English 101 Help > Sentence Punctuation: Avoiding Comma Splices


The comma splice, which is perhaps one of the most common punctuation errors in student writing, consists of running two sentences together with only a comma.  It is a type of run-on sentence, failing to show where one complete thought ends and another begins.

We have already seen (in Sentence Punctuation: Basics) that we may connect two complete thoughts with a comma and a coordinating conjunction (but, and, for, yet, so, or, nor).  We have even seen how – on rare occasions and only if we know what we are doing – we may use only a comma between two short and very closely related sentences.  However, in every other instance, connecting complete sentences (independent clauses) with a comma is incorrect.

Here are examples of comma splices, with suggested corrections.

1.  Mary kissed Henry, then, for no apparent reason, she slapped him.
This is not utterly confusing, but it is technically incorrect and appears overloaded with commas.  We do need commas around for no other reason because it is an interrupting phrase in the clause then . . . she slapped him.  However, since then is not a coordinating conjunction but a transitional adverb, we should insert a semicolon:  Mary kissed Henry; then, for no apparent reason, she slapped him.  The stronger stop provided by the semicolon clearly shows that then belongs with the second clause, not the first.  (Yes, we could also use a period, capitalize then, and create two sentences.)

2. Darwin's theory hypothesizes that humans evolved from lower life forms, however, its validity has been frequently challenged.
Illustrating one of the most common types of comma splice, this sentence incorrectly places a comma before a transitional word (however) that introduces the second independent clause.  The punctuation thus fails to show whether however belongs with the second clause or the first clause.  Some possible corrections
> The most obvious  change the first comma to a semicolon:  Darwin's theory hypothesizes that humans evolved from lower life forms; however, its validity has been frequently challenged.
> Use a coordinating conjunction instead of a transitional word:  Darwin's theory hypothesizes that humans evolved from lower life forms, but its validity has been frequently challenged.  The coordinating conjunction but is preceded by a comma; there is no comma after it.
> Rewrite the sentence as a complex sentence with a dependent clause followed by and independent clause:  Although Darwin's theory of evolution hypothesizes that humans evolved from lower life forms, its validity has been frequently challenged.

3.  His actions were not only irresponsible, they were also probably illegal.
This is another very common type of comma splice.  Because "not only . . . also" appears to be one continuous thought, the author uses only a comma between the two independent clauses.  However, the sentence consists grammatically of two distinct independent clauses spliced with only a comma.  Some possible corrections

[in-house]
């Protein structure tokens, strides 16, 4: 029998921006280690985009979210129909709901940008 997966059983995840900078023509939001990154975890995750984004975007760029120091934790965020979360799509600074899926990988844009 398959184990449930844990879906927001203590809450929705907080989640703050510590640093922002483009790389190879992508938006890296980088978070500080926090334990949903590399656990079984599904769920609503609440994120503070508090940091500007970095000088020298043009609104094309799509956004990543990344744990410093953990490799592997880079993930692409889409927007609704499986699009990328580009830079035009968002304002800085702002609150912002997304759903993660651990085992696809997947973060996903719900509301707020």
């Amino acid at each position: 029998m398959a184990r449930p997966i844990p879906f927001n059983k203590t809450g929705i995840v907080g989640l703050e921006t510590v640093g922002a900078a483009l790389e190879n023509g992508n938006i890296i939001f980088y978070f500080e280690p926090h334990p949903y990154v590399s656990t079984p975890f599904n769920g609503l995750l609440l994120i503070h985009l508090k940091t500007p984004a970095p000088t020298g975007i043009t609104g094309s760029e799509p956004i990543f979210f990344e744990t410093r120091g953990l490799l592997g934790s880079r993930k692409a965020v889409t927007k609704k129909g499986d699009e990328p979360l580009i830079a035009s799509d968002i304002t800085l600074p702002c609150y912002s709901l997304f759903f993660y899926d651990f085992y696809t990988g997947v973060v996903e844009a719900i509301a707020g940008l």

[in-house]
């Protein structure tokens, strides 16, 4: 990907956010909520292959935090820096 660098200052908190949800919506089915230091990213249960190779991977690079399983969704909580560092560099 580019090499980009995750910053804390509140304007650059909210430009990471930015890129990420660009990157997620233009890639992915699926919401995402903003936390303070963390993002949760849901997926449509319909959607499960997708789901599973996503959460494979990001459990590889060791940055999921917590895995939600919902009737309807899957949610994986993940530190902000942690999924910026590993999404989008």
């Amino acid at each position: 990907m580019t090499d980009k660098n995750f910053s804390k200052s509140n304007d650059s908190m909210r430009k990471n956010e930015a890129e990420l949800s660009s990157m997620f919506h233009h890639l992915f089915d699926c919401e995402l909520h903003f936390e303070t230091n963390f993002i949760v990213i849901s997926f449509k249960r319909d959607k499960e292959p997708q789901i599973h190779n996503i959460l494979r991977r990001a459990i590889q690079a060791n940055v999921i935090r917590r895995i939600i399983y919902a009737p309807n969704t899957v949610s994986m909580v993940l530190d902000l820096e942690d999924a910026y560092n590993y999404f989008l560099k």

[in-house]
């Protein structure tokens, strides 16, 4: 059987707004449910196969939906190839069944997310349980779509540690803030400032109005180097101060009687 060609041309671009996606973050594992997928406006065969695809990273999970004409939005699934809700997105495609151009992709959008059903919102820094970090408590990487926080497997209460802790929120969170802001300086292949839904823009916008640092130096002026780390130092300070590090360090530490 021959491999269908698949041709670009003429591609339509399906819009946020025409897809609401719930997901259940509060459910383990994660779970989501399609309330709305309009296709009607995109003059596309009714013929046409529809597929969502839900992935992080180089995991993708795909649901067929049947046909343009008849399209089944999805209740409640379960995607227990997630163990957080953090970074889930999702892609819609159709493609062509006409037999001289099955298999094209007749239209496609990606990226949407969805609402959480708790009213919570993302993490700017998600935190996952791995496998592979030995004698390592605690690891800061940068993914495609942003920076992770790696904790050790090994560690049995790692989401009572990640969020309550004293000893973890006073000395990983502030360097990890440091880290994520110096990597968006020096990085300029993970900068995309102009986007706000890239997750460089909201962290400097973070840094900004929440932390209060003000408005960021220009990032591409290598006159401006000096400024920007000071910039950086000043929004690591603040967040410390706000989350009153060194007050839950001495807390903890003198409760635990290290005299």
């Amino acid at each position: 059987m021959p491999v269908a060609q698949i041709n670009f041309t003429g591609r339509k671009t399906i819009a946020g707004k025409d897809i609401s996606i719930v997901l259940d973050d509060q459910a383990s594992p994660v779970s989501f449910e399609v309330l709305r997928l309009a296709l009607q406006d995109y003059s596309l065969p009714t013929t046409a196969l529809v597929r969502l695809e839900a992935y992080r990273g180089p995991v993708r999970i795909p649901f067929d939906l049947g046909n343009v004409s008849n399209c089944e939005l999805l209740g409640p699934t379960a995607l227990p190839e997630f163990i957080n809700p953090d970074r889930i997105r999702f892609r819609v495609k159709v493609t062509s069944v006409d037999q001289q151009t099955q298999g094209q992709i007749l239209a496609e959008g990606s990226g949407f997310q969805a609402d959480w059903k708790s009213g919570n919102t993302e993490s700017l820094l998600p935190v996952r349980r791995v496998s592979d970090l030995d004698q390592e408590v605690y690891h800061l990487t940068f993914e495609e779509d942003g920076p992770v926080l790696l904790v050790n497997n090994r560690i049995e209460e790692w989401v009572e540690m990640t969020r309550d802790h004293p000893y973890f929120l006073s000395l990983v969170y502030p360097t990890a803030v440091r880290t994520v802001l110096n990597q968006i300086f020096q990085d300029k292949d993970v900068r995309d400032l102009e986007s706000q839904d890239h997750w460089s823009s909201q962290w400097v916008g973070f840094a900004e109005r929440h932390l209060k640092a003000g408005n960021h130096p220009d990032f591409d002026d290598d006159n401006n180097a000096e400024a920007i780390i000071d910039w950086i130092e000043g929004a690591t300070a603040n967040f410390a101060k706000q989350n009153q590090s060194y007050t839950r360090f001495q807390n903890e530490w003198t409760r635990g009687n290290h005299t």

> Insert a coordinating conjunction:  His actions were not only irresponsible, but they were also probably illegal.
> Use a semicolon:  His actions were not only irresponsible; they were also probably illegal.
>
Recast as a simple sentence with a compound adjective:  His actions were not only irresponsible but also probably illegal. (No comma is needed.)

4.  Computers are very useful, they enable us to perform complex tasks in a relatively short time.
This is (or should be) an obvious case of running two complete thoughts together with only a comma.  Some possible corrections

> Use a semicolon:  Computers are very useful; they enable us to perform complex tasks in a relatively short time.
>
Subordinate the second clause (create a complex sentence):  Computers are very useful because they enable us to perform complex tasks in a relatively short time.  (No comma is needed before the closing dependent clause.)
> Rearrange and revise the sentence into a complex sentence with the dependent clause first:  Because computers enable us to perform complex tasks in a relatively short time, they are very useful.
>
Convert the sentence to a simple sentence with a participial phrase at the end:  Computers are very useful, enabling us to perform complex tasks in a relatively short time.

5.  We always indulge in some extravagance over the holidays, for example, last year we bought a plasma TV set.
When "for example" introduces an independent clause, that clause should not be grafted onto the previous sentence by only a comma.  Some possible corrections
> Use a semicolon: 
We always indulge in some extravagance over the holidays; for example, last year we bought a plasma TV set.
>
Restructure and rephrase:  We always indulge in some extravagance over the holidays, such as the plasma TV set that we bought last year.

In all cases where we corrected the comma splice by changing the comma to a semicolon, we could also have created two sentences by using a period and a capital letter.

In summary, some of the ways to correct a comma splice are:

  • Change the comma to a semicolon.
  • Insert a coordinating conjunction after the comma.
  • Make one of the clauses subordinate.
  • Rephrase the sentence in a different way, perhaps making it a simple sentence.
  • Use a period and capital letter to create two sentences.